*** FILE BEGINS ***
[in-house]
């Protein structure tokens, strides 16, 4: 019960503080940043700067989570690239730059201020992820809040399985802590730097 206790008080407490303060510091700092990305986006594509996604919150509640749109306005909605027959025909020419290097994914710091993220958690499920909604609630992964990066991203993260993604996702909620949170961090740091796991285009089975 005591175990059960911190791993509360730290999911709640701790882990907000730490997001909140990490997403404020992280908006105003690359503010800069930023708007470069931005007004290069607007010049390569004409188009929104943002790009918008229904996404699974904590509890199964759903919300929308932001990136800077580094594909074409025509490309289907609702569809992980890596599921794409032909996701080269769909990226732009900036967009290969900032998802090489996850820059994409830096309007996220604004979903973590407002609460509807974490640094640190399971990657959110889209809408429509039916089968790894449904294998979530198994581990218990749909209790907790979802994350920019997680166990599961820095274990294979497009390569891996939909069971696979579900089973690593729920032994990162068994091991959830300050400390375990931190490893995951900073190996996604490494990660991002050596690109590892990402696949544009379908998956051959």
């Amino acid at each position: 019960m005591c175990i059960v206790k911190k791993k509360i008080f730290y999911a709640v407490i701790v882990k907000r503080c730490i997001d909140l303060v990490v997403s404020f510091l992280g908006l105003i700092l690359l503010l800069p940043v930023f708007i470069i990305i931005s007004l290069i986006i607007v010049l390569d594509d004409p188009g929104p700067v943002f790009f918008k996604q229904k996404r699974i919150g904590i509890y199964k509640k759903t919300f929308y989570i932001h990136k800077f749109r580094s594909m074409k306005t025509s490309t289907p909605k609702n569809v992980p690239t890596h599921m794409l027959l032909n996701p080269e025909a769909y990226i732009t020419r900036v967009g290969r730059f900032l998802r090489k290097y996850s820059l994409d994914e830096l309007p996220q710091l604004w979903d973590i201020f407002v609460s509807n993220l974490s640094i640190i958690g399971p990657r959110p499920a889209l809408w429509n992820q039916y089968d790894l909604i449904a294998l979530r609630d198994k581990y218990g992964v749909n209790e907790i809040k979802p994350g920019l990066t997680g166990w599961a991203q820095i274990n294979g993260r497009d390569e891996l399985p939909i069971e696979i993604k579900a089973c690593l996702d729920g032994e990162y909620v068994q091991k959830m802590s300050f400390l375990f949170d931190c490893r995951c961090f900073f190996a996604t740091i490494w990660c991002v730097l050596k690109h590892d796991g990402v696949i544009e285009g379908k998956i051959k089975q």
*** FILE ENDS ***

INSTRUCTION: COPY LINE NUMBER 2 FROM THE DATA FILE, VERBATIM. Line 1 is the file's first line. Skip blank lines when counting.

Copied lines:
């Protein structure tokens, strides 16, 4: 019960503080940043700067989570690239730059201020992820809040399985802590730097 206790008080407490303060510091700092990305986006594509996604919150509640749109306005909605027959025909020419290097994914710091993220958690499920909604609630992964990066991203993260993604996702909620949170961090740091796991285009089975 005591175990059960911190791993509360730290999911709640701790882990907000730490997001909140990490997403404020992280908006105003690359503010800069930023708007470069931005007004290069607007010049390569004409188009929104943002790009918008229904996404699974904590509890199964759903919300929308932001990136800077580094594909074409025509490309289907609702569809992980890596599921794409032909996701080269769909990226732009900036967009290969900032998802090489996850820059994409830096309007996220604004979903973590407002609460509807974490640094640190399971990657959110889209809408429509039916089968790894449904294998979530198994581990218990749909209790907790979802994350920019997680166990599961820095274990294979497009390569891996939909069971696979579900089973690593729920032994990162068994091991959830300050400390375990931190490893995951900073190996996604490494990660991002050596690109590892990402696949544009379908998956051959």